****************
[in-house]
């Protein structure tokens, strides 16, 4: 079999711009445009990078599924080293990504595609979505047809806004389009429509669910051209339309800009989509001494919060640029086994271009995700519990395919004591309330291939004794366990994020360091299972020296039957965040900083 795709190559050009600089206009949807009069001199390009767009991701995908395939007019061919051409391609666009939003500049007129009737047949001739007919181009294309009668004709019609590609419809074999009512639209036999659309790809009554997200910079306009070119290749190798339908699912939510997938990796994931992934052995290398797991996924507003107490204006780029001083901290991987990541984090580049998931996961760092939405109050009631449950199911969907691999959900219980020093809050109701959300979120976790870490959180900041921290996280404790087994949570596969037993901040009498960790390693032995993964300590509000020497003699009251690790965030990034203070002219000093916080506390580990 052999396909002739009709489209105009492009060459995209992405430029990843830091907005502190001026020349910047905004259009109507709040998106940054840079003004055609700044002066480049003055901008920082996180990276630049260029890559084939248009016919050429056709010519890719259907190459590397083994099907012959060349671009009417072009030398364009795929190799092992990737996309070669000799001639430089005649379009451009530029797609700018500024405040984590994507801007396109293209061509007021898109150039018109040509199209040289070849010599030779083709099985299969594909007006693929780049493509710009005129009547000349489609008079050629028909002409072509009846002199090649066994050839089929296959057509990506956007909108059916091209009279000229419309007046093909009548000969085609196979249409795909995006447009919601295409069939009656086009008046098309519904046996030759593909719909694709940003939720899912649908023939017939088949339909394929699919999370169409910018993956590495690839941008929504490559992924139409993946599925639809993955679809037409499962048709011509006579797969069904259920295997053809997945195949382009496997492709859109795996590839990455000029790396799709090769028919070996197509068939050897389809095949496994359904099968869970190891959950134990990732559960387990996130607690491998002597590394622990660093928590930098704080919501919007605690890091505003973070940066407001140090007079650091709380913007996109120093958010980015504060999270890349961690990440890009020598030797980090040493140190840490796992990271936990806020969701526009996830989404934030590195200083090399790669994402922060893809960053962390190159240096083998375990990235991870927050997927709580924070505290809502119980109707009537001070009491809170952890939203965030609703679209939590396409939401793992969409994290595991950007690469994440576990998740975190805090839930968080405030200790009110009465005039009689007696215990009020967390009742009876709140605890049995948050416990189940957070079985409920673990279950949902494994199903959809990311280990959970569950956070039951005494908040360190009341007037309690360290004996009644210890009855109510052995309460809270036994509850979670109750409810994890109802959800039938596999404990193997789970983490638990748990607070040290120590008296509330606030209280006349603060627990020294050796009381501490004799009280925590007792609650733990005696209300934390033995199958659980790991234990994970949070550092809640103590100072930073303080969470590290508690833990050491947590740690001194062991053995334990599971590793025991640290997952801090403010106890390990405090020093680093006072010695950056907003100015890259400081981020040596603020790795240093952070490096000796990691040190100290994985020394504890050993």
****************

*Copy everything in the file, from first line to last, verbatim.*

[in-house]
């Protein structure tokens, strides 16, 4: 079999711009445009990078599924080293990504595609979505047809806004389009429509669910051209339309800009989509001494919060640029086994271009995700519990395919004591309330291939004794366990994020360091299972020296039957965040900083 795709190559050009600089206009949807009069001199390009767009991701995908395939007019061919051409391609666009939003500049007129009737047949001739007919181009294309009668004709019609590609419809074999009512639209036999659309790809009554997200910079306009070119290749190798339908699912939510997938990796994931992934052995290398797991996924507003107490204006780029001083901290991987990541984090580049998931996961760092939405109050009631449950199911969907691999959900219980020093809050109701959300979120976790870490959180900041921290996280404790087994949570596969037993901040009498960790390693032995993964300590509000020497003699009251690790965030990034203070002219000093916080506390580990 052999396909002739009709489209105009492009060459995209992405430029990843830091907005502190001026020349910047905004259009109507709040998106940054840079003004055609700044002066480049003055901008920082996180990276630049260029890559084939248009016919050429056709010519890719259907190459590397083994099907012959060349671009009417072009030398364009795929190799092992990737996309070669000799001639430089005649379009451009530029797609700018500024405040984590994507801007396109293209061509007021898109150039018109040509199209040289070849010599030779083709099985299969594909007006693929780049493509710009005129009547000349489609008079050629028909002409072509009846002199090649066994050839089929296959057509990506956007909108059916091209009279000229419309007046093909009548000969085609196979249409795909995006447009919601295409069939009656086009008046098309519904046996030759593909719909694709940003939720899912649908023939017939088949339909394929699919999370169409910018993956590495690839941008929504490559992924139409993946599925639809993955679809037409499962048709011509006579797969069904259920295997053809997945195949382009496997492709859109795996590839990455000029790396799709090769028919070996197509068939050897389809095949496994359904099968869970190891959950134990990732559960387990996130607690491998002597590394622990660093928590930098704080919501919007605690890091505003973070940066407001140090007079650091709380913007996109120093958010980015504060999270890349961690990440890009020598030797980090040493140190840490796992990271936990806020969701526009996830989404934030590195200083090399790669994402922060893809960053962390190159240096083998375990990235991870927050997927709580924070505290809502119980109707009537001070009491809170952890939203965030609703679209939590396409939401793992969409994290595991950007690469994440576990998740975190805090839930968080405030200790009110009465005039009689007696215990009020967390009742009876709140605890049995948050416990189940957070079985409920673990279950949902494994199903959809990311280990959970569950956070039951005494908040360190009341007037309690360290004996009644210890009855109510052995309460809270036994509850979670109750409810994890109802959800039938596999404990193997789970983490638990748990607070040290120590008296509330606030209280006349603060627990020294050796009381501490004799009280925590007792609650733990005696209300934390033995199958659980790991234990994970949070550092809640103590100072930073303080969470590290508690833990050491947590740690001194062991053995334990599971590793025991640290997952801090403010106890390990405090020093680093006072010695950056907003100015890259400081981020040596603020790795240093952070490096000796990691040190100290994985020394504890050993």